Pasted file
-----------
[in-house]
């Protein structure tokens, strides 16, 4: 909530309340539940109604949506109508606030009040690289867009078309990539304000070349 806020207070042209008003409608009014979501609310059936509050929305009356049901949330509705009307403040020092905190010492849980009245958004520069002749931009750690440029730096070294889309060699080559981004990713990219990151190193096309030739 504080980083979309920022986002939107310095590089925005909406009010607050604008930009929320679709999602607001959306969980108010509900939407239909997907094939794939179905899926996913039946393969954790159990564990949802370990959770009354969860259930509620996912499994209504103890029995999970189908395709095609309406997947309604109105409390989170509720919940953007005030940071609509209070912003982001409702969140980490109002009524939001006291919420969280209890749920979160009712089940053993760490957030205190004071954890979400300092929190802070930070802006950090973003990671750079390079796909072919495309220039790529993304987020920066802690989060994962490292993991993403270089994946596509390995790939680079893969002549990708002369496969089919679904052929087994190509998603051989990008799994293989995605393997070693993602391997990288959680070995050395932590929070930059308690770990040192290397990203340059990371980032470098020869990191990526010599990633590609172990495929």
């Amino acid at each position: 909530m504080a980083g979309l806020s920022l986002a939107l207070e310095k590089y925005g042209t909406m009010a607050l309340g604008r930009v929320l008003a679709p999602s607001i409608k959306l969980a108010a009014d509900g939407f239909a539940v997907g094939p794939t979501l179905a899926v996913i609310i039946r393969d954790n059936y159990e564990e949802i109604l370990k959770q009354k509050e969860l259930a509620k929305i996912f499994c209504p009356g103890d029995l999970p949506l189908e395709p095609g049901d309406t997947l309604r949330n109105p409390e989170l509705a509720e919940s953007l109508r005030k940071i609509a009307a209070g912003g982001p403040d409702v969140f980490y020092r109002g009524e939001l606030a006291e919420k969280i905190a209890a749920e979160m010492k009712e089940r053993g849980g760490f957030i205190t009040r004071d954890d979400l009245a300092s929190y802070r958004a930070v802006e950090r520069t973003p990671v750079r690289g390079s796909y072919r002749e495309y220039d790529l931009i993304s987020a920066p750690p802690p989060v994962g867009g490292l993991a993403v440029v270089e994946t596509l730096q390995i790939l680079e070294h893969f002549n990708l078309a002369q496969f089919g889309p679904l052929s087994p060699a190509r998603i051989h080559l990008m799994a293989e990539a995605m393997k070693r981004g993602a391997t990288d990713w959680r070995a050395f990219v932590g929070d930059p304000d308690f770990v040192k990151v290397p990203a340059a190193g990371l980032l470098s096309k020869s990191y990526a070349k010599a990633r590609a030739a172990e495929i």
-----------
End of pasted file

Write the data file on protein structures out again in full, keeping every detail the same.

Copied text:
[in-house]
């Protein structure tokens, strides 16, 4: 909530309340539940109604949506109508606030009040690289867009078309990539304000070349 806020207070042209008003409608009014979501609310059936509050929305009356049901949330509705009307403040020092905190010492849980009245958004520069002749931009750690440029730096070294889309060699080559981004990713990219990151190193096309030739 504080980083979309920022986002939107310095590089925005909406009010607050604008930009929320679709999602607001959306969980108010509900939407239909997907094939794939179905899926996913039946393969954790159990564990949802370990959770009354969860259930509620996912499994209504103890029995999970189908395709095609309406997947309604109105409390989170509720919940953007005030940071609509209070912003982001409702969140980490109002009524939001006291919420969280209890749920979160009712089940053993760490957030205190004071954890979400300092929190802070930070802006950090973003990671750079390079796909072919495309220039790529993304987020920066802690989060994962490292993991993403270089994946596509390995790939680079893969002549990708002369496969089919679904052929087994190509998603051989990008799994293989995605393997070693993602391997990288959680070995050395932590929070930059308690770990040192290397990203340059990371980032470098020869990191990526010599990633590609172990495929």
């Amino acid at each position: 909530m504080a980083g979309l806020s920022l986002a939107l207070e310095k590089y925005g042209t909406m009010a607050l309340g604008r930009v929320l008003a679709p999602s607001i409608k959306l969980a108010a009014d509900g939407f239909a539940v997907g094939p794939t979501l179905a899926v996913i609310i039946r393969d954790n059936y159990e564990e949802i109604l370990k959770q009354k509050e969860l259930a509620k929305i996912f499994c209504p009356g103890d029995l999970p949506l189908e395709p095609g049901d309406t997947l309604r949330n109105p409390e989170l509705a509720e919940s953007l109508r005030k940071i609509a009307a209070g912003g982001p403040d409702v969140f980490y020092r109002g009524e939001l606030a006291e919420k969280i905190a209890a749920e979160m010492k009712e089940r053993g849980g760490f957030i205190t009040r004071d954890d979400l009245a300092s929190y802070r958004a930070v802006e950090r520069t973003p990671v750079r690289g390079s796909y072919r002749e495309y220039d790529l931009i993304s987020a920066p750690p802690p989060v994962g867009g490292l993991a993403v440029v270089e994946t596509l730096q390995i790939l680079e070294h893969f002549n990708l078309a002369q496969f089919g889309p679904l052929s087994p060699a190509r998603i051989h080559l990008m799994a293989e990539a995605m393997k070693r981004g993602a391997t990288d990713w959680r070995a050395f990219v932590g929070d930059p304000d308690f770990v040192k990151v290397p990203a340059a190193g990371l980032l470098s096309k020869s990191y990526a070349k010599a990633r590609a030739a172990e495929i």